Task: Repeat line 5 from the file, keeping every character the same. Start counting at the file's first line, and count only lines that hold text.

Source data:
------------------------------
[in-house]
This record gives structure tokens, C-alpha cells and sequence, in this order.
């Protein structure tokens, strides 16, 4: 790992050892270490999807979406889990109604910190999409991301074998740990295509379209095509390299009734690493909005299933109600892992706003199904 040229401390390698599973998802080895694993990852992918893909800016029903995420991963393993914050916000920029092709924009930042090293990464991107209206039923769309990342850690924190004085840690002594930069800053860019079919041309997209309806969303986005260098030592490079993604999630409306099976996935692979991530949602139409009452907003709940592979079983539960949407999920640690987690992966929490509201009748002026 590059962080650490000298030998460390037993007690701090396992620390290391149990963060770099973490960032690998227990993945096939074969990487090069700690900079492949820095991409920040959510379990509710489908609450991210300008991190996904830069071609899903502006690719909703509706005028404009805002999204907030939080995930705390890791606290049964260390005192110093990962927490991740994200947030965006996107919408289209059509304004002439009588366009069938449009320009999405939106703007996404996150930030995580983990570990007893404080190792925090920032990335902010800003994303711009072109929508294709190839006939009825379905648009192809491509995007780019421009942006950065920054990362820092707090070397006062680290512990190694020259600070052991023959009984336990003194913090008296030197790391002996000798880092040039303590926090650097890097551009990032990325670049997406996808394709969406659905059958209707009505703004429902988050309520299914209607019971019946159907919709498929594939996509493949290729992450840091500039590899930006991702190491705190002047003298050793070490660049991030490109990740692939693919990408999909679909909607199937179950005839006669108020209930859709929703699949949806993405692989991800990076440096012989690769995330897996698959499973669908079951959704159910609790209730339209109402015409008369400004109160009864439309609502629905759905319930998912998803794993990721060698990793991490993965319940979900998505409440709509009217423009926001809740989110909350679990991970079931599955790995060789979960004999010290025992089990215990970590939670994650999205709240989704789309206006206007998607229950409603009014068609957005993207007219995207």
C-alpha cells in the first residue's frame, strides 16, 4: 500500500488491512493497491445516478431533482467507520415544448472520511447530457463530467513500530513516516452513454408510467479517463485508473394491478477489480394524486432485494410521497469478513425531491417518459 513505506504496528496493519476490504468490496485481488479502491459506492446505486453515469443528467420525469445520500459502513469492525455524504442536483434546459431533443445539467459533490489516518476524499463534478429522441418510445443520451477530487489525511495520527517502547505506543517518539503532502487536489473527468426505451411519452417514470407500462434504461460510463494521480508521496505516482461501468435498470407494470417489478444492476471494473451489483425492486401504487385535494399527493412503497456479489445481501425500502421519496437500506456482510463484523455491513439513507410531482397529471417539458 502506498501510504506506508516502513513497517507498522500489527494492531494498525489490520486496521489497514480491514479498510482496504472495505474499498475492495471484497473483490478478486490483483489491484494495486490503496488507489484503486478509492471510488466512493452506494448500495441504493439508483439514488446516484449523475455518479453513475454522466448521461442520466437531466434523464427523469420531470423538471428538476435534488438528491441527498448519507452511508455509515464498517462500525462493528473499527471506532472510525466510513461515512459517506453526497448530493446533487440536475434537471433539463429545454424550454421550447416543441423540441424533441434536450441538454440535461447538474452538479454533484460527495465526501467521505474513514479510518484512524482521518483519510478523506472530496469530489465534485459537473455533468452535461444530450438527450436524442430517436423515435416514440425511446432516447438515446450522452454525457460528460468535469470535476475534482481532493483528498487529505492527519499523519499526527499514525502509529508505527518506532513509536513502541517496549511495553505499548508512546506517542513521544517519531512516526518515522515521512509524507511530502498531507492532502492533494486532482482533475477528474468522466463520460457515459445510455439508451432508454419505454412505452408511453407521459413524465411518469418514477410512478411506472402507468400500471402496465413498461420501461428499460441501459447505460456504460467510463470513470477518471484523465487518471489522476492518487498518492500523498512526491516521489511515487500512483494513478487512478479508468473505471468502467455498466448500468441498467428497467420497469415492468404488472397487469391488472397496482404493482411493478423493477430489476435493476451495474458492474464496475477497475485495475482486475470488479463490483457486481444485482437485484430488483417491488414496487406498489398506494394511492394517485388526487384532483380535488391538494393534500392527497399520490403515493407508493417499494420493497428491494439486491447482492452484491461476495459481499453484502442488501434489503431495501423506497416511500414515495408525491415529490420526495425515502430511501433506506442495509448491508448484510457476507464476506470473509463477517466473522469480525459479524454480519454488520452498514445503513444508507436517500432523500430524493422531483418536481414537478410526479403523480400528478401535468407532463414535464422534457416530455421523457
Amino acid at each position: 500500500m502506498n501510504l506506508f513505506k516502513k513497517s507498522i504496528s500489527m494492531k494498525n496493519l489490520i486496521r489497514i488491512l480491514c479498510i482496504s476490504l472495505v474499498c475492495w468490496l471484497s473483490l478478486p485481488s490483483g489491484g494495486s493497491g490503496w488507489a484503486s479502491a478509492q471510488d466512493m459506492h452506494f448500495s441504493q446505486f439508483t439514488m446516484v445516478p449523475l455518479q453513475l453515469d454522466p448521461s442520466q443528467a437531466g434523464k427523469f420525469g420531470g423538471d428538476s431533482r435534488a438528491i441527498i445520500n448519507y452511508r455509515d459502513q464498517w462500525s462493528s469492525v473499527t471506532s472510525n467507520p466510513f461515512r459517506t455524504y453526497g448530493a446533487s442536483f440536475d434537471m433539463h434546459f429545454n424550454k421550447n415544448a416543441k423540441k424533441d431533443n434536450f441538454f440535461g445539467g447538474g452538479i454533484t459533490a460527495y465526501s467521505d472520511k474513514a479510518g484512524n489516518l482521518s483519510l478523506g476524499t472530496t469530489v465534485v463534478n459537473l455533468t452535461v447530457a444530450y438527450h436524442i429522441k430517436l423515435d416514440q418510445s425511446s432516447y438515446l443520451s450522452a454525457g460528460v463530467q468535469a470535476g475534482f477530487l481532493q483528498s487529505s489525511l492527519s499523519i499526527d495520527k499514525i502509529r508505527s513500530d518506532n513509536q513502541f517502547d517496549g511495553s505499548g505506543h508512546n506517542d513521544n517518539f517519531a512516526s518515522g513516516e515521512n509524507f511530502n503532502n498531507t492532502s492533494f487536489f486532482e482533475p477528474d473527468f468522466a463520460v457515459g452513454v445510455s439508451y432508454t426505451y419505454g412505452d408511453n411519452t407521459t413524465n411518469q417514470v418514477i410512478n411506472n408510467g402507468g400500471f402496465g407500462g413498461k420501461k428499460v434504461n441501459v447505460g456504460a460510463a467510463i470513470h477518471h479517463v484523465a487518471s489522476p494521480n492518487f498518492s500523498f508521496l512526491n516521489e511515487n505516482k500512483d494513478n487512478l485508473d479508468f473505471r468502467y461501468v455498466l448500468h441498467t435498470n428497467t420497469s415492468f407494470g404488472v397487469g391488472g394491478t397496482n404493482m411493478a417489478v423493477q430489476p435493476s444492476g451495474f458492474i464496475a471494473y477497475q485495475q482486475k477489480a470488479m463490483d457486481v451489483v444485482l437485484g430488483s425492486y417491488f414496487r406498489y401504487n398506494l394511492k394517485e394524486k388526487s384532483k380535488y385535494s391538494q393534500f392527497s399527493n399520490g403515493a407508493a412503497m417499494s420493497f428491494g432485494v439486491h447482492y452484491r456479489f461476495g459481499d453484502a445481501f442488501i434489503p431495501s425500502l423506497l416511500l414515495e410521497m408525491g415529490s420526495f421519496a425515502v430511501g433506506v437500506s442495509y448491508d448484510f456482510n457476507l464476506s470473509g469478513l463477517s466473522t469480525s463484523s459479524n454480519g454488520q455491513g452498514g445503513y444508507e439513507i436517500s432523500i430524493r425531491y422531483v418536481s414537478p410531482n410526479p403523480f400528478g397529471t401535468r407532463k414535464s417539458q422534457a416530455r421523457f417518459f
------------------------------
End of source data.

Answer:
Amino acid at each position: 500500500m502506498n501510504l506506508f513505506k516502513k513497517s507498522i504496528s500489527m494492531k494498525n496493519l489490520i486496521r489497514i488491512l480491514c479498510i482496504s476490504l472495505v474499498c475492495w468490496l471484497s473483490l478478486p485481488s490483483g489491484g494495486s493497491g490503496w488507489a484503486s479502491a478509492q471510488d466512493m459506492h452506494f448500495s441504493q446505486f439508483t439514488m446516484v445516478p449523475l455518479q453513475l453515469d454522466p448521461s442520466q443528467a437531466g434523464k427523469f420525469g420531470g423538471d428538476s431533482r435534488a438528491i441527498i445520500n448519507y452511508r455509515d459502513q464498517w462500525s462493528s469492525v473499527t471506532s472510525n467507520p466510513f461515512r459517506t455524504y453526497g448530493a446533487s442536483f440536475d434537471m433539463h434546459f429545454n424550454k421550447n415544448a416543441k423540441k424533441d431533443n434536450f441538454f440535461g445539467g447538474g452538479i454533484t459533490a460527495y465526501s467521505d472520511k474513514a479510518g484512524n489516518l482521518s483519510l478523506g476524499t472530496t469530489v465534485v463534478n459537473l455533468t452535461v447530457a444530450y438527450h436524442i429522441k430517436l423515435d416514440q418510445s425511446s432516447y438515446l443520451s450522452a454525457g460528460v463530467q468535469a470535476g475534482f477530487l481532493q483528498s487529505s489525511l492527519s499523519i499526527d495520527k499514525i502509529r508505527s513500530d518506532n513509536q513502541f517502547d517496549g511495553s505499548g505506543h508512546n506517542d513521544n517518539f517519531a512516526s518515522g513516516e515521512n509524507f511530502n503532502n498531507t492532502s492533494f487536489f486532482e482533475p477528474d473527468f468522466a463520460v457515459g452513454v445510455s439508451y432508454t426505451y419505454g412505452d408511453n411519452t407521459t413524465n411518469q417514470v418514477i410512478n411506472n408510467g402507468g400500471f402496465g407500462g413498461k420501461k428499460v434504461n441501459v447505460g456504460a460510463a467510463i470513470h477518471h479517463v484523465a487518471s489522476p494521480n492518487f498518492s500523498f508521496l512526491n516521489e511515487n505516482k500512483d494513478n487512478l485508473d479508468f473505471r468502467y461501468v455498466l448500468h441498467t435498470n428497467t420497469s415492468f407494470g404488472v397487469g391488472g394491478t397496482n404493482m411493478a417489478v423493477q430489476p435493476s444492476g451495474f458492474i464496475a471494473y477497475q485495475q482486475k477489480a470488479m463490483d457486481v451489483v444485482l437485484g430488483s425492486y417491488f414496487r406498489y401504487n398506494l394511492k394517485e394524486k388526487s384532483k380535488y385535494s391538494q393534500f392527497s399527493n399520490g403515493a407508493a412503497m417499494s420493497f428491494g432485494v439486491h447482492y452484491r456479489f461476495g459481499d453484502a445481501f442488501i434489503p431495501s425500502l423506497l416511500l414515495e410521497m408525491g415529490s420526495f421519496a425515502v430511501g433506506v437500506s442495509y448491508d448484510f456482510n457476507l464476506s470473509g469478513l463477517s466473522t469480525s463484523s459479524n454480519g454488520q455491513g452498514g445503513y444508507e439513507i436517500s432523500i430524493r425531491y422531483v418536481s414537478p410531482n410526479p403523480f400528478g397529471t401535468r407532463k414535464s417539458q422534457a416530455r421523457f417518459f